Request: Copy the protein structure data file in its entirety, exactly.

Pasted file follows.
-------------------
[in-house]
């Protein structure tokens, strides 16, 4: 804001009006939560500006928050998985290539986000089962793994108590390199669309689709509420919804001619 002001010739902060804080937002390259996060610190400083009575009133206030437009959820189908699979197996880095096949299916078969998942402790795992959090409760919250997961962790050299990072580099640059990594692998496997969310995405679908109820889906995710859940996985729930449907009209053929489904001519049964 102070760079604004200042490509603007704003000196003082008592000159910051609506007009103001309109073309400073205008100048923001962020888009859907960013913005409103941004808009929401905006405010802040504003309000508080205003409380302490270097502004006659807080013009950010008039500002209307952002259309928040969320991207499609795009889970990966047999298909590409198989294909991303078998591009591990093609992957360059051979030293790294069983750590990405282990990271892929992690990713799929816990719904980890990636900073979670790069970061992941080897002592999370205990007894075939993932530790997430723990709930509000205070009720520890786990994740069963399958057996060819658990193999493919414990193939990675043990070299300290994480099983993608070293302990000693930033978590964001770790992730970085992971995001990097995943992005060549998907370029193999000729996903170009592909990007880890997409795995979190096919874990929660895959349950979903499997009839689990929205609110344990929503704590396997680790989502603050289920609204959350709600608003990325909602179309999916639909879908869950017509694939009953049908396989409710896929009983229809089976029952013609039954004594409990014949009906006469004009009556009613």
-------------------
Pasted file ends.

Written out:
[in-house]
């Protein structure tokens, strides 16, 4: 804001009006939560500006928050998985290539986000089962793994108590390199669309689709509420919804001619 002001010739902060804080937002390259996060610190400083009575009133206030437009959820189908699979197996880095096949299916078969998942402790795992959090409760919250997961962790050299990072580099640059990594692998496997969310995405679908109820889906995710859940996985729930449907009209053929489904001519049964 102070760079604004200042490509603007704003000196003082008592000159910051609506007009103001309109073309400073205008100048923001962020888009859907960013913005409103941004808009929401905006405010802040504003309000508080205003409380302490270097502004006659807080013009950010008039500002209307952002259309928040969320991207499609795009889970990966047999298909590409198989294909991303078998591009591990093609992957360059051979030293790294069983750590990405282990990271892929992690990713799929816990719904980890990636900073979670790069970061992941080897002592999370205990007894075939993932530790997430723990709930509000205070009720520890786990994740069963399958057996060819658990193999493919414990193939990675043990070299300290994480099983993608070293302990000693930033978590964001770790992730970085992971995001990097995943992005060549998907370029193999000729996903170009592909990007880890997409795995979190096919874990929660895959349950979903499997009839689990929205609110344990929503704590396997680790989502603050289920609204959350709600608003990325909602179309999916639909879908869950017509694939009953049908396989409710896929009983229809089976029952013609039954004594409990014949009906006469004009009556009613």